New York City moved just a little closer to all-out class warfare over the weekend, when the Department of Housing Preservation and Development approved a plan for an Upper West Side condo building with a separate door for the poorer people who are being allowed to live there. Extell Development, the company building the 33-story luxury complex at 40 Riverside Drive, proposed the controversial arrangement last year as part of its application for the Inclusionary Housing Program, which gives developers tax credits and other perks in exchange for creating some affordable units alongside their less affordable ones.

big hole in Obamacare?

Courts should go with what the law -- be it the Constitution or the ACA -- actually says, not with what we want it to say, not what we believe is fair, or what we believe the authors meant to say, or even what the authors say they meant to say. Laws are insanely complex enough without adding "well, it says this, but that's not what it means" to it." "Original intent" is a bogus legal philosophy.

Now, I haven't looked up the text of the law. If it's true (as the article claims) that "other portions of the law specifically say that a federal exchange set up for a state is by definition a state exchange" for purposes of the Act, then this doesn't reflect what the law actually says and will certainly be overturned. If that's not true, if there is a gaping hole in the law as written, blame lies with the politicians who wrote it, voted for it, and signed it into law, not with judges who discovered the error and applied it as written.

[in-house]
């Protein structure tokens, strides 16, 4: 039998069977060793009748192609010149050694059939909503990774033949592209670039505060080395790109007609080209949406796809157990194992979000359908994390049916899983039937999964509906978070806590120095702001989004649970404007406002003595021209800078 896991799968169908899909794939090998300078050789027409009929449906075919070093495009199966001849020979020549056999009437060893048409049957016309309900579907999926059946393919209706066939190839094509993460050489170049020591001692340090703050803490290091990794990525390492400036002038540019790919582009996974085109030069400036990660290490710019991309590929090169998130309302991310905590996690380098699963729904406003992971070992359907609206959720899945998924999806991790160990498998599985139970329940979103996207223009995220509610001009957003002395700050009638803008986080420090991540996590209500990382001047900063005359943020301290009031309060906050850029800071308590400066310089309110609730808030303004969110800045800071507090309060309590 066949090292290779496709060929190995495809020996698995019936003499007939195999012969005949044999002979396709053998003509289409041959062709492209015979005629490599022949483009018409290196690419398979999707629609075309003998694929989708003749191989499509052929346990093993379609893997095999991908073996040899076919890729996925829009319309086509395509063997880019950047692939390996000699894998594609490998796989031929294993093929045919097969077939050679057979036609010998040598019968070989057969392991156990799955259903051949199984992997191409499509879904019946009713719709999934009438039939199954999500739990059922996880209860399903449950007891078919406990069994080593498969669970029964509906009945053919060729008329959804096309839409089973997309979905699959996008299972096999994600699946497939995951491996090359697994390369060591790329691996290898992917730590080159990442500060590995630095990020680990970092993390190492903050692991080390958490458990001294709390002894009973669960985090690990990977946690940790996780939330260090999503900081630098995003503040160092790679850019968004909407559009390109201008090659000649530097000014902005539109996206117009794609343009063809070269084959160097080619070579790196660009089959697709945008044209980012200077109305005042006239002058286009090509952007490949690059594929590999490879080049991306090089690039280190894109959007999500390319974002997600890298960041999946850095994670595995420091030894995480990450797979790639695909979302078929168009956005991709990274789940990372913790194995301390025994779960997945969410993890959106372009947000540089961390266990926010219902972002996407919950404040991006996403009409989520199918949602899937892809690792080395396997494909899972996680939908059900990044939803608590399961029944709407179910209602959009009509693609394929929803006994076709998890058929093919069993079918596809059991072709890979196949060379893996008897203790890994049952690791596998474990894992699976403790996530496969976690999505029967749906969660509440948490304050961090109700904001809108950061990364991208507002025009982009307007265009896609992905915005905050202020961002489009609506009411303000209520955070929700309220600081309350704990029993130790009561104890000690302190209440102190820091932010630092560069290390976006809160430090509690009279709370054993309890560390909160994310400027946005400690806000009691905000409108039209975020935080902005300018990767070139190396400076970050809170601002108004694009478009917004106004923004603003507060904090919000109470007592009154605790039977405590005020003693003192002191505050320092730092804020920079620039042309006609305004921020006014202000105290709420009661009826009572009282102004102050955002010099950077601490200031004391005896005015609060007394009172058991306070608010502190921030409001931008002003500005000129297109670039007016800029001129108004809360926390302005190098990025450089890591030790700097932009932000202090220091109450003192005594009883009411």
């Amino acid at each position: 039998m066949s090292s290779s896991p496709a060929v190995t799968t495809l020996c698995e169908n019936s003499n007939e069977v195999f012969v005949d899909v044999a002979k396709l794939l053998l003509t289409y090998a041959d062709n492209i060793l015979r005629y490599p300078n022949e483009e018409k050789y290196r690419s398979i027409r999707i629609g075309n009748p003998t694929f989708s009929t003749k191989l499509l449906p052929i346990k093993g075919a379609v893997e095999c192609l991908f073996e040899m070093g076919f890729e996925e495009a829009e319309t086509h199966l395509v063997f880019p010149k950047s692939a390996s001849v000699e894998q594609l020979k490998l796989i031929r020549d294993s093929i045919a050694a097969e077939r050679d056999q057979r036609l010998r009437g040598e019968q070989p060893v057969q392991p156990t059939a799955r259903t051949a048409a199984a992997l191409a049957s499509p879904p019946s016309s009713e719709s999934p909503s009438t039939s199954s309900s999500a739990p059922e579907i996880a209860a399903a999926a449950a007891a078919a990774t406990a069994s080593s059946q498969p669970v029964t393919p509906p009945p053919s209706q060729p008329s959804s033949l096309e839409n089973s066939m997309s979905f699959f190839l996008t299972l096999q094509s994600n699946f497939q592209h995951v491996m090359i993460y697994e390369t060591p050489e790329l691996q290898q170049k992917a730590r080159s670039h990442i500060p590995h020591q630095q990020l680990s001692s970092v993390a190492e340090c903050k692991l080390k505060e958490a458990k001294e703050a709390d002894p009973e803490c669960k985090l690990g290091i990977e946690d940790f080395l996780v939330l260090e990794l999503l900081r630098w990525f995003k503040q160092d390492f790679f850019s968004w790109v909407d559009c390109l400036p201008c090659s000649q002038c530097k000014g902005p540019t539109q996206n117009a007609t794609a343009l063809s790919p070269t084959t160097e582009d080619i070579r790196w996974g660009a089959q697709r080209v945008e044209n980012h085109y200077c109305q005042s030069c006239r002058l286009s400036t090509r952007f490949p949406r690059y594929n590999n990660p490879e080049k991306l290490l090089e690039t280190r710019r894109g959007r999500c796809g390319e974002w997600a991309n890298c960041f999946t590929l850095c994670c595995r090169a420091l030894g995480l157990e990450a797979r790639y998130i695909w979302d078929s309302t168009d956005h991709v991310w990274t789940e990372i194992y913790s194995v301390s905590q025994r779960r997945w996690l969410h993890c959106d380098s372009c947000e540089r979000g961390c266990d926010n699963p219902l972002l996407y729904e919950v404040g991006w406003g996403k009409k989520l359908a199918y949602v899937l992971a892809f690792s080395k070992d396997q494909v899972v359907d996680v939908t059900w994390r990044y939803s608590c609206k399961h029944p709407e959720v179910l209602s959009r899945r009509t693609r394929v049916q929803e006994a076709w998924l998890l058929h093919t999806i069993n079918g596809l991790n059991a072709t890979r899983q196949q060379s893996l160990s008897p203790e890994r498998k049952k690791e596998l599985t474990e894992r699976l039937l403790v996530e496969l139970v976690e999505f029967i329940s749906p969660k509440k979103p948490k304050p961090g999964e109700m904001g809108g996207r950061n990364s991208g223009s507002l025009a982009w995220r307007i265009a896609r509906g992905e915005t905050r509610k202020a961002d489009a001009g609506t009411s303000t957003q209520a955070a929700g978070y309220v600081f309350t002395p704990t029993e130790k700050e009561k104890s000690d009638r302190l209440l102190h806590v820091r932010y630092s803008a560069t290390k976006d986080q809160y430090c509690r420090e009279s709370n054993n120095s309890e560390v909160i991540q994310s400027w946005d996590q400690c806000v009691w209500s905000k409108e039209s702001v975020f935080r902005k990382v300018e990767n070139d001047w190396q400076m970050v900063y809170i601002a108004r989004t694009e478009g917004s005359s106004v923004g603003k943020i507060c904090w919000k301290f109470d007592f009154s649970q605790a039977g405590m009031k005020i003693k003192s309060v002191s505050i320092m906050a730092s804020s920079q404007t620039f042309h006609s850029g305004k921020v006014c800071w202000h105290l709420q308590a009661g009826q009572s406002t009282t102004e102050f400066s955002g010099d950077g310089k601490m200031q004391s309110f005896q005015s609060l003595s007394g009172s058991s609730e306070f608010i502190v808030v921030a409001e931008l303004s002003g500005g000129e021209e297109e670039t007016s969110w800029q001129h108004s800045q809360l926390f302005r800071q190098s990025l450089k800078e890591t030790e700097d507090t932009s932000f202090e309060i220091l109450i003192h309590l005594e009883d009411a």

Two Republican Judges Gut Obamacare, Threatening Health Care For Millions (The Huffington Post)

The two judges seized on text within the law that said subsidies would be provided to people who purchased insurance on exchanges established by the states. But 36 states declined to set up their own exchanges, and chose to rely on the federal government's exchange instead. Because the law doesn't specifically say that people who bought insurance on the federal exchange also get subsidies, the law's opponents argued that therefore such subsidies are illegal.

"The problem confronting the [ACA] is that subsidies also turn on a third attribute of Exchanges: who established them. Under section 36B, subsidies are available only for plans 'enrolled in through an Exchange established by the State under section 1311 of the [ACA],'" the majority opinion ruled, rejecting the counter-argument that other portions of the law specifically say that a federal exchange set up for a state is by definition a state exchange.